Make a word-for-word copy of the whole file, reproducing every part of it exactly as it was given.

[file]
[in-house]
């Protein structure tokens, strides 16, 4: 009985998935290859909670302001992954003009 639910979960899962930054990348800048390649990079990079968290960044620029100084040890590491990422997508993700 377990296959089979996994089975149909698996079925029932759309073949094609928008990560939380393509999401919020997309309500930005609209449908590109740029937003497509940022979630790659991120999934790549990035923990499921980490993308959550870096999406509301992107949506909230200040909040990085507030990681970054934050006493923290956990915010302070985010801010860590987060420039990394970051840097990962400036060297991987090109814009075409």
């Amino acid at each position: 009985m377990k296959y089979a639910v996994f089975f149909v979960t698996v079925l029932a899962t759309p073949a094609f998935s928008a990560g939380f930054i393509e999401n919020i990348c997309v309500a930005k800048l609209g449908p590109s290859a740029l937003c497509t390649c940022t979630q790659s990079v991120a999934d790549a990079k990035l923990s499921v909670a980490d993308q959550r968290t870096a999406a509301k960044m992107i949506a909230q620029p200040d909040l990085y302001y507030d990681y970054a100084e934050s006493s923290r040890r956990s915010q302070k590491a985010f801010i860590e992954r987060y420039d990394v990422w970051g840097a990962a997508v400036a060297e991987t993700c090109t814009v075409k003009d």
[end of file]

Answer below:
[in-house]
């Protein structure tokens, strides 16, 4: 009985998935290859909670302001992954003009 639910979960899962930054990348800048390649990079990079968290960044620029100084040890590491990422997508993700 377990296959089979996994089975149909698996079925029932759309073949094609928008990560939380393509999401919020997309309500930005609209449908590109740029937003497509940022979630790659991120999934790549990035923990499921980490993308959550870096999406509301992107949506909230200040909040990085507030990681970054934050006493923290956990915010302070985010801010860590987060420039990394970051840097990962400036060297991987090109814009075409």
């Amino acid at each position: 009985m377990k296959y089979a639910v996994f089975f149909v979960t698996v079925l029932a899962t759309p073949a094609f998935s928008a990560g939380f930054i393509e999401n919020i990348c997309v309500a930005k800048l609209g449908p590109s290859a740029l937003c497509t390649c940022t979630q790659s990079v991120a999934d790549a990079k990035l923990s499921v909670a980490d993308q959550r968290t870096a999406a509301k960044m992107i949506a909230q620029p200040d909040l990085y302001y507030d990681y970054a100084e934050s006493s923290r040890r956990s915010q302070k590491a985010f801010i860590e992954r987060y420039d990394v990422w970051g840097a990962a997508v400036a060297e991987t993700c090109t814009v075409k003009d």